RANDOLPH COUNTY — The Randolph County Board of Commissioners received a report on its reappraisal schedule, as the state continues to urge counties to move to shorter revaluation cycles.
Debra Hill, the county’s tax assessor, offered her input on favoring consideration of a revised schedule of values for Randolph County property tax revaluation, the process by which the county ascertains tax values of property owned by its residents. Currently, Randolph is on a six-year cycle, but county officials see potential benefits from moving it to four years.
The ability to capture change in the market in a more timely manner, while also creating some uniformity in the county’s property, are among the reasons officials are considering the switch. Commercial properties have seen a negative impact from the pandemic, in spite of the boon residential properties have experienced.
“COVID has not just affected Randolph County, but the world,” Hill said. “We cannot adjust for those changes in a non-reappraisal year. We would like to be able to advance it so we can take a look at the changes that are happening.”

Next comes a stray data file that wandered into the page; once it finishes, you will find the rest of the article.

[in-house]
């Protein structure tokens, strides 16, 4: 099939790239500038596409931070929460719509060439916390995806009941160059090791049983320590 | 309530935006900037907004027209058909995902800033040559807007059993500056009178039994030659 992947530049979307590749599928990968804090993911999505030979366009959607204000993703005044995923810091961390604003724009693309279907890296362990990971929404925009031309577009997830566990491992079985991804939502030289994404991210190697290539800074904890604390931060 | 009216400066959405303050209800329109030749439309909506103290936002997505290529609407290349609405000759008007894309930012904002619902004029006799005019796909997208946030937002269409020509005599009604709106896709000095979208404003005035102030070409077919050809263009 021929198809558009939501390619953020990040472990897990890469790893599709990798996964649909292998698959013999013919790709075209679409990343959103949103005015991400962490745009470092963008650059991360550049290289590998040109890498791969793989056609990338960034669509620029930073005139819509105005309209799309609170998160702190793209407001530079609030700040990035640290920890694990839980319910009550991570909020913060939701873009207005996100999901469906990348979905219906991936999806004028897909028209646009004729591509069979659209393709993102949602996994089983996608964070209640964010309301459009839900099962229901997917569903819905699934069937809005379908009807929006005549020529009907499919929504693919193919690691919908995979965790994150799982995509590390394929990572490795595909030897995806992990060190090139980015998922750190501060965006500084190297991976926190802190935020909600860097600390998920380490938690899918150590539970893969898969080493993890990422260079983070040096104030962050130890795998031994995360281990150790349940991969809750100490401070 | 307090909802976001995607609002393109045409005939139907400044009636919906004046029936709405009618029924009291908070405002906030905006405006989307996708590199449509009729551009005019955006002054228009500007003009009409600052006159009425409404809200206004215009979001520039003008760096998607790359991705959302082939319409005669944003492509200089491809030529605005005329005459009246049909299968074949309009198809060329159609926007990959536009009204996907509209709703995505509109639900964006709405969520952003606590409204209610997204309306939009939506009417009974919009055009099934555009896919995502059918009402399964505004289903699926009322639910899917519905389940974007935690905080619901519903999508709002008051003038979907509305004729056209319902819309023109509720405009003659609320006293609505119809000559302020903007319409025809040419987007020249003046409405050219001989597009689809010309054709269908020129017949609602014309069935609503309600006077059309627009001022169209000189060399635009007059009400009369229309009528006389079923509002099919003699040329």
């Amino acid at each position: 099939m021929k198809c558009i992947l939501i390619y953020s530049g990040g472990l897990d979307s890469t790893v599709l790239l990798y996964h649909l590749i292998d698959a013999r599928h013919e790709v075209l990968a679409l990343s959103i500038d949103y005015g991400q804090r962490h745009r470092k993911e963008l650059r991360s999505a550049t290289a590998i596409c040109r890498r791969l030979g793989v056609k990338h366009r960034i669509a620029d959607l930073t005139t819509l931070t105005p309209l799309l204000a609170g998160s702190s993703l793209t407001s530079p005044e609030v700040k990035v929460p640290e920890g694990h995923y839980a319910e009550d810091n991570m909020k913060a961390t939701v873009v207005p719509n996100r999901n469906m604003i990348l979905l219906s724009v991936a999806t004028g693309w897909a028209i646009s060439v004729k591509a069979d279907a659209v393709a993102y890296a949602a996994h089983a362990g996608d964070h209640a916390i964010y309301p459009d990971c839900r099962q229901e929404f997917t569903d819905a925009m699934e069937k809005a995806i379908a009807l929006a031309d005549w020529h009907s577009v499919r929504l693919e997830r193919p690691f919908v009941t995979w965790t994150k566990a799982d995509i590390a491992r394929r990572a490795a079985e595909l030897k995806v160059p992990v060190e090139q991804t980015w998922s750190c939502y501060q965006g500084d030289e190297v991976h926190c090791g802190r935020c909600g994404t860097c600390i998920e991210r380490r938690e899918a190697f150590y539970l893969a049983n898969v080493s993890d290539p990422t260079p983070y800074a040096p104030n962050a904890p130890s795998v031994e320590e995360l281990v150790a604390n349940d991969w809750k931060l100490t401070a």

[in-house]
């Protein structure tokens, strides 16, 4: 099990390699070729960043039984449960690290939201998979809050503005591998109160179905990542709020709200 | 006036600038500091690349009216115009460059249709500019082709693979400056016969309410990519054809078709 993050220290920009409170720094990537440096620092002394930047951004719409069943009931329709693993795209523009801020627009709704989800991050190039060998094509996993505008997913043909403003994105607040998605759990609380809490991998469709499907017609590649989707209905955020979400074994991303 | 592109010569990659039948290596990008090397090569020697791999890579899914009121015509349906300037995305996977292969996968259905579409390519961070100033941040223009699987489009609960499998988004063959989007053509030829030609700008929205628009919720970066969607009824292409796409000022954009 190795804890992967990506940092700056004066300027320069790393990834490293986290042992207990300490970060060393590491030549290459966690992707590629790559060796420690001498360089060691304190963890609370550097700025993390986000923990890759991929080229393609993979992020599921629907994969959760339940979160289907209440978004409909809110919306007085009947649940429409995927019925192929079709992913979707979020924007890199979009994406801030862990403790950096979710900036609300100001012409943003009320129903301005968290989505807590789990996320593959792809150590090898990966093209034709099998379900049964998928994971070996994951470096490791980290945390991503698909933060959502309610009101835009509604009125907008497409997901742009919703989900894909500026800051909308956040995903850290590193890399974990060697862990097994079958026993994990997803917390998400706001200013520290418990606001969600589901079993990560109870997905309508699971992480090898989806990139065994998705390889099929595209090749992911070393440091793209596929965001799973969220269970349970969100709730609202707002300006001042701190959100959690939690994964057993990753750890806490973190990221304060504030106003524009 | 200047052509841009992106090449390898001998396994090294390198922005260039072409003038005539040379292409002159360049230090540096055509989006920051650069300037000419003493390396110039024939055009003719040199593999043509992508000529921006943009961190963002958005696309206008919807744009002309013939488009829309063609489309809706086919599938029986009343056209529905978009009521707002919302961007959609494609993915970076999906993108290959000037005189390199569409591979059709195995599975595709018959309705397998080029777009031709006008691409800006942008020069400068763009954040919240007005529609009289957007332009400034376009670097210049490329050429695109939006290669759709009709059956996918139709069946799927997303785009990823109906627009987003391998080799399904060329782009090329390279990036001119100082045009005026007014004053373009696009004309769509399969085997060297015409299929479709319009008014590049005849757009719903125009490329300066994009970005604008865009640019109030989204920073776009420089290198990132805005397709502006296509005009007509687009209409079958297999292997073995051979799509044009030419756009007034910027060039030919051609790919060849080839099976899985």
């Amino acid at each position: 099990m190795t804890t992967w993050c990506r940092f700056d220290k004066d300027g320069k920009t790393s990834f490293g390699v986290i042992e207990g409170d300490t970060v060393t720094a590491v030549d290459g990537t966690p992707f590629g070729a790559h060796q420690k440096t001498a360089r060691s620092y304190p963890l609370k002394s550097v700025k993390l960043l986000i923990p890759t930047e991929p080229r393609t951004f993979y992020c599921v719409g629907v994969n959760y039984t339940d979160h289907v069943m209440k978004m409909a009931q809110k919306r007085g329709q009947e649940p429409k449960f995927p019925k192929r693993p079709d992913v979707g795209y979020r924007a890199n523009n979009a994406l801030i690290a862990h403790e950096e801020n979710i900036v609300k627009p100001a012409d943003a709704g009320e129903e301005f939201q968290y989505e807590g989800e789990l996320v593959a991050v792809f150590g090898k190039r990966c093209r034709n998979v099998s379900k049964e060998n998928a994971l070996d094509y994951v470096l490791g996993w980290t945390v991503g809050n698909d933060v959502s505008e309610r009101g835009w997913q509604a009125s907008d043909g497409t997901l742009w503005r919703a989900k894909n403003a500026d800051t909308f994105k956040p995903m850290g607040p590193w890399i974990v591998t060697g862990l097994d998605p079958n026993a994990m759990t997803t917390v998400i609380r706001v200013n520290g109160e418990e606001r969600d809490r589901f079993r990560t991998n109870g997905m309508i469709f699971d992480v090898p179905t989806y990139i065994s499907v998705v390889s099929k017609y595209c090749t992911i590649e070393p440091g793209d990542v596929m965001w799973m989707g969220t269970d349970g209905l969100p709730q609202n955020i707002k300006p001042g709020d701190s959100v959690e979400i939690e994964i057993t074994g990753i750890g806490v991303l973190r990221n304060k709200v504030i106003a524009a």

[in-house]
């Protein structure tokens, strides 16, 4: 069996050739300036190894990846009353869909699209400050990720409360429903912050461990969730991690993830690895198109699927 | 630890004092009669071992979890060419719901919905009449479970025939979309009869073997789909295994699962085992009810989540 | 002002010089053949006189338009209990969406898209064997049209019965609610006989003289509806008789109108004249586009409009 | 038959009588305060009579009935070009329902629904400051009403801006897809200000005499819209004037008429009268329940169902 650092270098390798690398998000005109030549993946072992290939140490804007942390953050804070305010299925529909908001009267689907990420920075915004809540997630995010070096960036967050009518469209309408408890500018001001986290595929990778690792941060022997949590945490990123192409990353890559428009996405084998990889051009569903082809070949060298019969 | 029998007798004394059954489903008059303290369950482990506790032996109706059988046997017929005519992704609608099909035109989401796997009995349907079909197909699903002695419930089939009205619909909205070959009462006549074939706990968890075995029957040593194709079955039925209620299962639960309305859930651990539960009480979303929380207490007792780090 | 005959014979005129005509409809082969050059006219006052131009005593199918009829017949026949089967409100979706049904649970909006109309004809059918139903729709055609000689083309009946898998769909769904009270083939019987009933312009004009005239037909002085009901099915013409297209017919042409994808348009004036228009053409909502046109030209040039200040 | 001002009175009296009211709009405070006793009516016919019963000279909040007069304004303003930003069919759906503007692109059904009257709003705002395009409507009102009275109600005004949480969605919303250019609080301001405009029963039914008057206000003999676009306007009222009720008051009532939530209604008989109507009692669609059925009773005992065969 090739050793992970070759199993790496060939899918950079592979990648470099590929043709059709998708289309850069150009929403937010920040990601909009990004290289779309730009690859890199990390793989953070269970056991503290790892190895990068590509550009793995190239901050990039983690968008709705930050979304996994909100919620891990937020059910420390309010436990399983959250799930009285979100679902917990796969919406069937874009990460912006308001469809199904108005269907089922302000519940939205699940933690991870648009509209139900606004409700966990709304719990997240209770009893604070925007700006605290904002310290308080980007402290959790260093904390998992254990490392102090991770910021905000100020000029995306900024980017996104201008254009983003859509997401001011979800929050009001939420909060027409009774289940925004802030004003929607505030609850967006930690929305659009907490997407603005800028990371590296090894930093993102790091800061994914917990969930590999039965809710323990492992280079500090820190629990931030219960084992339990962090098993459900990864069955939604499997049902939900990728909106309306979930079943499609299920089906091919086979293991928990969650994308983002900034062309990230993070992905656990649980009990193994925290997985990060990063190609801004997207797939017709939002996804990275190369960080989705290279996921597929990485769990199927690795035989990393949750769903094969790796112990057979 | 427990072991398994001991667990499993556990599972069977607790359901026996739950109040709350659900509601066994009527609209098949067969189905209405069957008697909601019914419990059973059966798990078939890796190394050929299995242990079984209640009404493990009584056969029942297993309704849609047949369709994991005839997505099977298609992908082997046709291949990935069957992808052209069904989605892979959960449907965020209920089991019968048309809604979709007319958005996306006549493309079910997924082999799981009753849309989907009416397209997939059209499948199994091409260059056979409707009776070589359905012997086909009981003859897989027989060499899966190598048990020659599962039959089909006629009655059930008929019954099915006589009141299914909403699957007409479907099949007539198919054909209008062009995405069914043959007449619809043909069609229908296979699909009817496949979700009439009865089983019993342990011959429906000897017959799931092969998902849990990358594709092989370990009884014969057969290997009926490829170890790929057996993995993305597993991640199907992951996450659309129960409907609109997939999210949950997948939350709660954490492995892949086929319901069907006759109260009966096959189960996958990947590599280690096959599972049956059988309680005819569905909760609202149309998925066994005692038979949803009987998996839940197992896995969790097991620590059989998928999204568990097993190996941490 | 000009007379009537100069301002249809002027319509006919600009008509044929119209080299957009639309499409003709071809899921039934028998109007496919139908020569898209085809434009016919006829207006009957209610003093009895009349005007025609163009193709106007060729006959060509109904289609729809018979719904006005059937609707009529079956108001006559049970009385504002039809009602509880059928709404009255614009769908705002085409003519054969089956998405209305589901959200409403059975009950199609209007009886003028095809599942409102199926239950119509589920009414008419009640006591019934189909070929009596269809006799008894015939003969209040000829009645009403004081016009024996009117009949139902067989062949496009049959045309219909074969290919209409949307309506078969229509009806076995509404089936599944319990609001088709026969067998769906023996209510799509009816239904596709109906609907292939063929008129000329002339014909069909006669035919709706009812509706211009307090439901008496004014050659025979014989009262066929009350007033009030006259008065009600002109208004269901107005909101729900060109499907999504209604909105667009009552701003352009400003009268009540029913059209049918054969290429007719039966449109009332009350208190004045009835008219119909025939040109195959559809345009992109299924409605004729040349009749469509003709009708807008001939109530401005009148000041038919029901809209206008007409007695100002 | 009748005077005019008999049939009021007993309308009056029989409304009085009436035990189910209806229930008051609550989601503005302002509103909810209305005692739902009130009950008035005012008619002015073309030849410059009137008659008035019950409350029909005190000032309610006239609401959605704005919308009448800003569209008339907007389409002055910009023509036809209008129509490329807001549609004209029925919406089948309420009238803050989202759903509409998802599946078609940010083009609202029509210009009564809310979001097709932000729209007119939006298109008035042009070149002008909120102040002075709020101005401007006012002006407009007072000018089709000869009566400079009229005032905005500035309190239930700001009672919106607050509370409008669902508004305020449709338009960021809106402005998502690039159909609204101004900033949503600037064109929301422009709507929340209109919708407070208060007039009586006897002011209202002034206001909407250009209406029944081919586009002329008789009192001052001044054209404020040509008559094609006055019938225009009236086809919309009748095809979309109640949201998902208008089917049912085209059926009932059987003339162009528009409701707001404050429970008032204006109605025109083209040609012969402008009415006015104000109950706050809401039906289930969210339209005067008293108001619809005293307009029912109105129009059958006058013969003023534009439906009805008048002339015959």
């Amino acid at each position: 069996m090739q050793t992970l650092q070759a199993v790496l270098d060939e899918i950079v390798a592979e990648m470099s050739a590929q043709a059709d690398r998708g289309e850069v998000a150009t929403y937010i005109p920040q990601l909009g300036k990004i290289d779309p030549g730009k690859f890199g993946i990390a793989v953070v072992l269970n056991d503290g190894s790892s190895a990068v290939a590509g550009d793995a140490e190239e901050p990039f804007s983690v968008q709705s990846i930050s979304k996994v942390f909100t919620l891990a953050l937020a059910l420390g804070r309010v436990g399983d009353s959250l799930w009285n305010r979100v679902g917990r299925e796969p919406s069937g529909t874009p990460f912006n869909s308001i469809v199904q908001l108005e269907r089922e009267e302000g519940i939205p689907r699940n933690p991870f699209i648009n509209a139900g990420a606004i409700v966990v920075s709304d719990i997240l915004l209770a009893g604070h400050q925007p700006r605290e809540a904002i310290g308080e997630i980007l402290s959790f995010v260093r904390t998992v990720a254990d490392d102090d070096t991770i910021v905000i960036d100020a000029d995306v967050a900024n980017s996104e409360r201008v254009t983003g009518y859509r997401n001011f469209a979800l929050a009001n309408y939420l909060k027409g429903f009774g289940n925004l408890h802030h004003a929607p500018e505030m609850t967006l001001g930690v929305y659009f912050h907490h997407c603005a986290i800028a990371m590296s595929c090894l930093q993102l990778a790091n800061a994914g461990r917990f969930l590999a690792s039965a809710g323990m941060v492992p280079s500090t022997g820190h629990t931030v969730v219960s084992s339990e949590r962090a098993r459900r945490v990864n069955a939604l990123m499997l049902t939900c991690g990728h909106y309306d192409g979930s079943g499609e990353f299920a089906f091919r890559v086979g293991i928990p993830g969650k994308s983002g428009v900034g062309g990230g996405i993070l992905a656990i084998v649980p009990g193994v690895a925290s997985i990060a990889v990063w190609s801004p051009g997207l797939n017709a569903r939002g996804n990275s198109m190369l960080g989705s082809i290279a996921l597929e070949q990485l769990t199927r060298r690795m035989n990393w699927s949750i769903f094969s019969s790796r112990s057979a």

North Carolina Department of Revenue has strongly encouraged local governments to adjust revaluations to four-year cycles. Statewide, there are 36 counties on a four-year cycle, 11 counties on a five-year cycle, six counties on a six-year cycle and 47 counties on an eight-year cycle.
Officials in neighboring Davidson County voted last year to change property tax reval from every eight to every six years.
“There’s a lot of reasons why I think this makes sense to do,” Commissioner Maxton McDowell said. “I think you’ll find more and more counties, with housing and real estate costs going up, I think you’re going to find a lot of counties moving from an 8 to a 6 and a 6 to a 4.”
For property tax purposes, each county in North Carolina is required to revalue all real property within its jurisdiction at least once every eight years. Revaluations are staggered so that not all counties are doing it the same year. Appeals can be made in non-revaluation years, but successful appeals are not retroactive, so optimal returns are on those appeals filed during a revaluation year.
Staff writer Daniel Kennedy can be reached at 336-888-3578, or at email@example.com.